Roxanne, you don’t have to take your suffering to market tonight.
“No one’s going to pay you to sit around and drink beer all day.”
In hindsight, I think my high-school maths teacher was trying to be motivational. He was trying to get me to get off my arse and do some work.
(He had Buckley’s.)
And as far as motivation goes, we know now that fear based motivation doesn’t get you very far. That’s why there’s no motivational posters with messages of dread and doom. No sweeping mountain vistas with “Pull ya finger out or you’ll end up eating cat food.”
(But I’ve made one for you if you want to print it out and give it a go. Let me know how works out for you.)
So, “No one’s going to pay you to sit around and drink beer all day,” was his way of schooling me on the harsh realities of life. But behind that statement is a view of the world that is unfortunately very common – it’s the way most of us define work.
Work (n.) – the stuff that no one would do unless they were being paid for it.
This is the way we’ve been taught to think about work. By it’s nature it’s unpleasant. And that’s the work contract. I’ll endure several hours of unpleasantness, and in return, you give me some money.
How many people are actually doing things that they enjoy – things they would still get up and do tomorrow if they won the lotto and didn’t need the money?
For sure, they exist, but I reckon they’d be pretty rare. 1% of the working population, absolute tops.
Even if you say you like your job, do you really like it? Would you still do it tomorrow if you didn’t need to? Or have you just become acclimatised to the unpleasantness, seduced by the little perks, and sold on the idea that everyone needs to work at something.
No one’s going to pay you to sit around and drink beer all day.
But this is all a question of mindset.
If deep in your subconscious somewhere you’ve bought into the idea that work needs to be a pain in the arse – that money only comes when someone with more money than you is buying the right to give you a pain in the arse – then you’re probably going to struggle to break into the rare air of true financial freedom.
If you’ve built an identity and an understanding of the world around the idea that money is won through unpleasantness, then that pattern is going to be hard to break. You’re only going to be open to financial opportunities that ask you to make this trade-off, or they’ll be the only opportunities the universe will send your way.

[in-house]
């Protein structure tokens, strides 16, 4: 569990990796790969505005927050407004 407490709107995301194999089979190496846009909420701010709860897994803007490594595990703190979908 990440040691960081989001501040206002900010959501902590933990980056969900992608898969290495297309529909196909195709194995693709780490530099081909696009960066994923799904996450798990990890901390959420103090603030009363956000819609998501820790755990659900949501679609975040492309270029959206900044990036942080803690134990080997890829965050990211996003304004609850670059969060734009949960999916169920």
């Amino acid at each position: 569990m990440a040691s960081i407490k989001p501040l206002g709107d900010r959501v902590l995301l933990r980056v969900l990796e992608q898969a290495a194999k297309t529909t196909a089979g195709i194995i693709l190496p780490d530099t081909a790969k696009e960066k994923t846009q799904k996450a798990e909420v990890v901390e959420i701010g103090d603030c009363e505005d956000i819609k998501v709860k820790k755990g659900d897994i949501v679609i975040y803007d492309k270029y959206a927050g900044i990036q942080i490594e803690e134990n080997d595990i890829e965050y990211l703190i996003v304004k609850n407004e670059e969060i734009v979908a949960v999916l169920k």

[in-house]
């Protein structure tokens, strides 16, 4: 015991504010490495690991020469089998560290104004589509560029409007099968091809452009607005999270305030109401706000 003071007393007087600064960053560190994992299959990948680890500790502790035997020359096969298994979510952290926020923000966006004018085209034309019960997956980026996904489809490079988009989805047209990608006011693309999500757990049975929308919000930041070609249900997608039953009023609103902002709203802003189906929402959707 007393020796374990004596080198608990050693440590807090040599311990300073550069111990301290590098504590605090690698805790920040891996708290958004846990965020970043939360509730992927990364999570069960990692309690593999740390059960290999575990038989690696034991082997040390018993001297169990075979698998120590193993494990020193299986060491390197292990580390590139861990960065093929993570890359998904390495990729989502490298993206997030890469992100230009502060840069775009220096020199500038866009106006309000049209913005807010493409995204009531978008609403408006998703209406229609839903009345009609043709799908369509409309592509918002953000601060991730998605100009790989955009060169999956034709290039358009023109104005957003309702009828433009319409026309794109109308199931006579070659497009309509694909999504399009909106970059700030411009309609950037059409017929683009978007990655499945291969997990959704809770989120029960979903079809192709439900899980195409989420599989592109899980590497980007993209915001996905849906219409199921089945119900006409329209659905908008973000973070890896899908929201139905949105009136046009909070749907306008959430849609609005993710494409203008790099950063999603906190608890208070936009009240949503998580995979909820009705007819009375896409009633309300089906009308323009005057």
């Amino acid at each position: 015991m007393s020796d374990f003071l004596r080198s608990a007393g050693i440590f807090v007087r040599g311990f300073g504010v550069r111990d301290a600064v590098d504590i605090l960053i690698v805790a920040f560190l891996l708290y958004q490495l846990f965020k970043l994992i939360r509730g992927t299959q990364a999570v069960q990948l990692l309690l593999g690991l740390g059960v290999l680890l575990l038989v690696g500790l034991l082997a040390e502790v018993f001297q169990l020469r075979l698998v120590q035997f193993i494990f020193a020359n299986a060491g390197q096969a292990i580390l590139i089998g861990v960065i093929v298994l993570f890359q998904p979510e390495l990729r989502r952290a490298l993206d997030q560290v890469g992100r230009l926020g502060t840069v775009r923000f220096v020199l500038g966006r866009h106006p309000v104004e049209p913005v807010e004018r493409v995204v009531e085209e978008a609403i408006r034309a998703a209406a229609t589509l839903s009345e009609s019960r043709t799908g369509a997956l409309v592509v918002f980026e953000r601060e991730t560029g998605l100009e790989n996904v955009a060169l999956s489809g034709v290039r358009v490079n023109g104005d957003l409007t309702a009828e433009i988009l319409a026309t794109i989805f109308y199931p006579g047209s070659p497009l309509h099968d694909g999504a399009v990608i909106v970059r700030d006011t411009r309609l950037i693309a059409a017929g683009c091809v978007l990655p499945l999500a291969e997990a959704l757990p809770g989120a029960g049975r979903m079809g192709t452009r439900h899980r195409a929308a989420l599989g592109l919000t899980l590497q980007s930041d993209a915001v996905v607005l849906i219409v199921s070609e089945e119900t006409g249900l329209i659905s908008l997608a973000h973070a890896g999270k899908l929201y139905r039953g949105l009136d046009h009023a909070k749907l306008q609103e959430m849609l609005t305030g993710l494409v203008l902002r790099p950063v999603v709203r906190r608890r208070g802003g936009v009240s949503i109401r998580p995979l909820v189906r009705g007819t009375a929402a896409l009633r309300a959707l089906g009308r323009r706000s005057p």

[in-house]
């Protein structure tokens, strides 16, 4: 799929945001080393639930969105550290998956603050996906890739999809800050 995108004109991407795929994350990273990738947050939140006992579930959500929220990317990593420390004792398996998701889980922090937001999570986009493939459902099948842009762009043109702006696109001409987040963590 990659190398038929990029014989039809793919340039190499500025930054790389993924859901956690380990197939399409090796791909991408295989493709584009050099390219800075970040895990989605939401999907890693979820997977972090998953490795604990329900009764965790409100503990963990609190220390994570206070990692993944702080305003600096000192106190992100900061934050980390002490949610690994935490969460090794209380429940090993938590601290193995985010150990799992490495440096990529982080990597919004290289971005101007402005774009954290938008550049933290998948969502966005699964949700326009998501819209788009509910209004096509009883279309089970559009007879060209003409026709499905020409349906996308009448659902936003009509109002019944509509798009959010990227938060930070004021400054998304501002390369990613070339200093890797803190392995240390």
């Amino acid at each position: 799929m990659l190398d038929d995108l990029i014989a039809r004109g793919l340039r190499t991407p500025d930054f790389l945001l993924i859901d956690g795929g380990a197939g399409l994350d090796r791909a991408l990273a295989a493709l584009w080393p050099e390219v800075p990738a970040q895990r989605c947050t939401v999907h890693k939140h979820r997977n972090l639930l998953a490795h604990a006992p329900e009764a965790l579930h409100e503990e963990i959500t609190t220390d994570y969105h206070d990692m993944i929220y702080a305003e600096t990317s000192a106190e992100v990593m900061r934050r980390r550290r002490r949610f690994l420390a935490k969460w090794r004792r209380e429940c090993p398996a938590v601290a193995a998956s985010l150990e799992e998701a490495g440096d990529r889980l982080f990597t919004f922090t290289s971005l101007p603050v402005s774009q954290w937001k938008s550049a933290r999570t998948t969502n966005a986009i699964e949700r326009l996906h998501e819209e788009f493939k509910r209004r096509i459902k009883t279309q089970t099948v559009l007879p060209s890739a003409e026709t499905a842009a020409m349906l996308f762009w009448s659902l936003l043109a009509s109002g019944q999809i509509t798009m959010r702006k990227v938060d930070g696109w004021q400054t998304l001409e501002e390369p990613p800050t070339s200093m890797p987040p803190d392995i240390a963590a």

You’ll be tied to the hamster-wheel.
But we can choose a different definition of work.
Because there’s nothing that says that work has to be unpleasant.
I have another definition:
Work (n.) – the value I provide for the value I receive.
There’s no place for suffering here. And what it says is that, rather than looking for ways to exchange suffering for cash, we should look for places where we can offer value to the world.
This opens the game right up. Last time I looked, the world wasn’t short on things that needed doing.
(I can think of a couple of hundred thousand things just around my house.)
There are any number of ways that you can offer value to the world. And it’s much more empowering to think of yourself as a value provider rather than a merchant of sorrow.
Take my work for example. Sure, you could look at it and say I take my suffering to the market. I put in the hard yards when required, and in return for my sweat and tears, I get the profits of the deals I create.
But that’s not the story I’m telling. In my mind, I help the owners of property get a good deal on their assets, and I create opportunities for people to get into the properties they want to get into.
I provide a valuable service. In return for the value I provide, I receive value from the world (most commonly as money.)
It may just be a shift in perspective, but it’s a powerful one. First of all, suffering is not a necessary component of the equation. I’m much more likely to enjoy my work if I don’t expect I’ll have to suffer at some point.
Secondly, suffering is fixed, but value is not. There is only so much suffering I am capable of enduring. There is only so much sorrow I can take to market.
However, a concept of value is unlimited. I could strap on my sequin undies and go and save the world from some evil mastermind. That’s an almost infinite amount of value I’ve just provided the world right there.
Your capacity to offer value to the world is unlimited. (There’s a motivational poster for you.)
And if the value you offer the world is unlimited, then so is the value the world has to offer you. You are now much more open to flows of wealth and abundance.
So it’s good to get your mindset around “work” straight.
And wherever possible, we should move from limited to unlimited mindsets. It’s just good psychic hygiene.
So try this at your next BBQ. Rather than ask people what they do for a living, ask them what value they offer the world. You might be surprised at the difference.
Does your definition of work revolve around suffering? How do you get around it?
What value do you provide to the world?
Are you getting this?